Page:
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BrianK 06-29-2004 03:51 PM

Suse 9.1: Not all entries in fstab are mounted at boot. why?
 
I don't know if this is distro-specific (there's no Suse distro forum anyway) so it goes here. ;)

I've got this line in my fstab:

uranium:/job /job nfs bg,noac,rw,hard,rsize=16384,wsize=16384 0 0

but it doesn't get mounted when I boot up unless I su & mount -a.

Why is that?

Tinkster 06-29-2004 04:00 PM

man fstab

Just add auto to the rw, bit




Cheers,
Tink

BrianK 06-29-2004 04:11 PM

Quote:

Originally posted by Tinkster
man fstab

Just add auto to the rw, bit

no such luck.

auto should be on by default, the way I understand it, but just to make sure, I gave it a try & still have to do mount -a.

If auto wasn't on, I wouldn't be able to mount it with mount -a.

J.W. 06-29-2004 04:39 PM

Re: Suse 9.1: Not all entries in fstab are mounted at boot. why?
 
Quote:

Originally posted by BrianK
/job /job nfs bg,noac,rw,hard,rsize=16384,wsize=16384 0 0

I think the problem is that you are specifying the mountpoint twice, rather than to specify the partition and the mount point. In other words, the first "/job" reference needs to be replaced with /dev/hdxy where x is the device and y is the partition, eg, /dev/hdd2 or whatever. -- J.W.

BrianK 06-29-2004 05:22 PM

Re: Re: Suse 9.1: Not all entries in fstab are mounted at boot. why?
 
Quote:

Originally posted by J.W.
I think the problem is that you are specifying the mountpoint twice, rather than to specify the partition and the mount point. In other words, the first "/job" reference needs to be replaced with /dev/hdxy where x is the device and y is the partition, eg, /dev/hdd2 or whatever. -- J.W.
well, the first "/job" is actually part of "uranium:/job" which is the way you tell nfs what it's mounting to - the /job directory on uranium.. The second job is the local mount point. Specifying the device path in either place would be incorrect becuase you're not mounting a device, you're mounting a directory.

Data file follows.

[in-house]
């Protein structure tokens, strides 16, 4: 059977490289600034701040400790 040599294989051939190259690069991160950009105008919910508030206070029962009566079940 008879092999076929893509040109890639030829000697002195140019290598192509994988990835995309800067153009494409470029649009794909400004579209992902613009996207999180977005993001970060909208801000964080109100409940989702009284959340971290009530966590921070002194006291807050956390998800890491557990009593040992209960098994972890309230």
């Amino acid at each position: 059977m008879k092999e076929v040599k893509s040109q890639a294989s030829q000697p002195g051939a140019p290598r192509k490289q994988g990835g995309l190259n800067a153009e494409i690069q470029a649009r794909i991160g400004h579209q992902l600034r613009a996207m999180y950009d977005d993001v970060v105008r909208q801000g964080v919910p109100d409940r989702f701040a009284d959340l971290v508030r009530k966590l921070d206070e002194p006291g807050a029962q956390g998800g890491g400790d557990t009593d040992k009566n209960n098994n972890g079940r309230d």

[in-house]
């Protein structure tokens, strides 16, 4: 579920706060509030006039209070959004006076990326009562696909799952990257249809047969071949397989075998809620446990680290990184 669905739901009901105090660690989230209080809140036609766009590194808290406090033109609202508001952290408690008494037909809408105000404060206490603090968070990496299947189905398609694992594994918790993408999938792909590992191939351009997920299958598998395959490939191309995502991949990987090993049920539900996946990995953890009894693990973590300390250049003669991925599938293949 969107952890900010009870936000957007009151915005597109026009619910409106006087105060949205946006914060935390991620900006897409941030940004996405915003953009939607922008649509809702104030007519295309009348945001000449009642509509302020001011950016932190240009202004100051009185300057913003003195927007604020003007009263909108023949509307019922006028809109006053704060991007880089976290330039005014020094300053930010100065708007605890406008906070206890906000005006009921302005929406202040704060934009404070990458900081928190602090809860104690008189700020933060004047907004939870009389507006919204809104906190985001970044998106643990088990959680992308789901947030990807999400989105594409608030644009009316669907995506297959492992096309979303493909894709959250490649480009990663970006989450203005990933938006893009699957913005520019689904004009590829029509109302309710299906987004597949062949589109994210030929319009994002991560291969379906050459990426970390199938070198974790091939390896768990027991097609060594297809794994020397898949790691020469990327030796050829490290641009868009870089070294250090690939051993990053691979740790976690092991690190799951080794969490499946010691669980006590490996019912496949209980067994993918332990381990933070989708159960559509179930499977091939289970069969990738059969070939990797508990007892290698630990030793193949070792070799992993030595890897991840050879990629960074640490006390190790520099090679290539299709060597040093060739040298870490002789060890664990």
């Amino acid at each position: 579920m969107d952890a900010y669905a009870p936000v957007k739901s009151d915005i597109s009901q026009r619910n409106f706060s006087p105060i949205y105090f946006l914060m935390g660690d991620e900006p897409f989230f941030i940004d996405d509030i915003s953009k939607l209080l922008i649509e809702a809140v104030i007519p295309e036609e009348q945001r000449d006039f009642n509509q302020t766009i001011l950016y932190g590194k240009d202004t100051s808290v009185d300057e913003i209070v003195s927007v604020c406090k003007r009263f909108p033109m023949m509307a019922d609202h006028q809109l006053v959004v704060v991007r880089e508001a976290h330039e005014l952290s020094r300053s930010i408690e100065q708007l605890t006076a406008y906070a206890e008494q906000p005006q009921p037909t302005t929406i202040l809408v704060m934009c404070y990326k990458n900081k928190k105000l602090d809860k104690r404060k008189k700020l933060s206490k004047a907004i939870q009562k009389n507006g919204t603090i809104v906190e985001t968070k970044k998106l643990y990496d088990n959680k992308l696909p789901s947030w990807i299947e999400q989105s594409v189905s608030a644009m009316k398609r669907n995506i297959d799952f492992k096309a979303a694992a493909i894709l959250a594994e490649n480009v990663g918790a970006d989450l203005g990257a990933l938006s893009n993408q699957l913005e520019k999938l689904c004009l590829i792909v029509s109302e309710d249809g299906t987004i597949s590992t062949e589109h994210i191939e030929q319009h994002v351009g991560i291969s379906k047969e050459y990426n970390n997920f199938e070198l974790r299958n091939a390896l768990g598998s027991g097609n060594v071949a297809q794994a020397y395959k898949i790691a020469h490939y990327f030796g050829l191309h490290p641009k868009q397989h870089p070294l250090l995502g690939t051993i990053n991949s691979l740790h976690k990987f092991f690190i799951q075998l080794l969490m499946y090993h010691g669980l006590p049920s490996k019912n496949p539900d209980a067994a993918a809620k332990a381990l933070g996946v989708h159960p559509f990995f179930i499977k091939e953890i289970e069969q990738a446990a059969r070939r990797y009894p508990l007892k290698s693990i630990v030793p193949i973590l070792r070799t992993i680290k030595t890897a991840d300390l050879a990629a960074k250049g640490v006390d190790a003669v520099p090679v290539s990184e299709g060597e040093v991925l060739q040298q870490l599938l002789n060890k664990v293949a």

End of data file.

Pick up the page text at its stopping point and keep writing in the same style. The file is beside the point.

btw: having this line in my Redhat boxes mounts everything at boot time. Maybe this has soemthing to do with automount or autofs?

J.W. 06-30-2004 02:44 AM

Sorry, missed the NFS bit. On both my Suse and Slack boxes, my fstab looks like this
Code:

/dev/hda9        /tmp            ext3        defaults        1  2
/dev/hda10      /var            ext3        defaults        1  2
/dev/hda11      /root            ext3        defaults        1  2
/dev/hda12      /home            ext3        defaults        1  2

hence my confusion -- J.W.

ggreen 07-25-2004 03:41 PM

it looks like it's been awhile since this thread started but i think that i might have an answer for you. i ran into a similar problem and it ended up that the fstab file was being read before the rpc services were started. so the nfs mouts in the fstab would fail but once everything got started i could manually mount things fine. i had to write a little script with the mount commands in it had it run after the rpc stuff started.

hope this helps

g

BrianK 07-26-2004 01:47 PM

Quote:

Originally posted by ggreen
it looks like it's been awhile since this thread started but i think that i might have an answer for you. i ran into a similar problem and it ended up that the fstab file was being read before the rpc services were started. so the nfs mouts in the fstab would fail but once everything got started i could manually mount things fine. i had to write a little script with the mount commands in it had it run after the rpc stuff started.

hope this helps

g

Hmm.. does that sound like a bug to you? It does to me.

I prefer to not have to write work-arounds when things don't work the way they should.

Thanks for the tip though, sounds like I'll go the script route as well unless someone knows of a better solution.

struthers 08-19-2004 07:22 PM

I have the same problem. I can mount the server manually or with mount -a, however it will not mount correctly on boot. I was just wondering if this problem was ever solved or if I should just write a script fix. It just seems to me that this would be a pretty common problem (affecting everyone running nfs) and that suse would make the proper corrections.

BrianK 08-23-2004 02:45 PM

I never managed to get it working & didn't look into scripting anything. My uber-lazy fix was to allow all users to mount that nfs share so if they rebooted the machine, they would be able to remount without root priviledges.


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